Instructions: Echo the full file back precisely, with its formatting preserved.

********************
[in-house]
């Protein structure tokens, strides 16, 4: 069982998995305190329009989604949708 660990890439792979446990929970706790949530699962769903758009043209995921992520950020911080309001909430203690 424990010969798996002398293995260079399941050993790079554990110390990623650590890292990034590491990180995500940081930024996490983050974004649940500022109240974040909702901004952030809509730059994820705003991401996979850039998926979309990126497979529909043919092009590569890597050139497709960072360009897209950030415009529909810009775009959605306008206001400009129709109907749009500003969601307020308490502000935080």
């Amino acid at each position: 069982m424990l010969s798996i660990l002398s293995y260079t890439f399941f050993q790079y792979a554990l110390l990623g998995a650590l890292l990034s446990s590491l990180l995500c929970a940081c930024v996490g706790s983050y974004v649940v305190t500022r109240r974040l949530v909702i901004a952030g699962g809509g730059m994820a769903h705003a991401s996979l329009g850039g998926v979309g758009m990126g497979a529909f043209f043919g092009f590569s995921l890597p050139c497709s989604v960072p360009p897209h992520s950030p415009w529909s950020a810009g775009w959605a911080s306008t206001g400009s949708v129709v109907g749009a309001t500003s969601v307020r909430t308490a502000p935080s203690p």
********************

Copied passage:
[in-house]
């Protein structure tokens, strides 16, 4: 069982998995305190329009989604949708 660990890439792979446990929970706790949530699962769903758009043209995921992520950020911080309001909430203690 424990010969798996002398293995260079399941050993790079554990110390990623650590890292990034590491990180995500940081930024996490983050974004649940500022109240974040909702901004952030809509730059994820705003991401996979850039998926979309990126497979529909043919092009590569890597050139497709960072360009897209950030415009529909810009775009959605306008206001400009129709109907749009500003969601307020308490502000935080």
């Amino acid at each position: 069982m424990l010969s798996i660990l002398s293995y260079t890439f399941f050993q790079y792979a554990l110390l990623g998995a650590l890292l990034s446990s590491l990180l995500c929970a940081c930024v996490g706790s983050y974004v649940v305190t500022r109240r974040l949530v909702i901004a952030g699962g809509g730059m994820a769903h705003a991401s996979l329009g850039g998926v979309g758009m990126g497979a529909f043209f043919g092009f590569s995921l890597p050139c497709s989604v960072p360009p897209h992520s950030p415009w529909s950020a810009g775009w959605a911080s306008t206001g400009s949708v129709v109907g749009a309001t500003s969601v307020r909430t308490a502000p935080s203690p």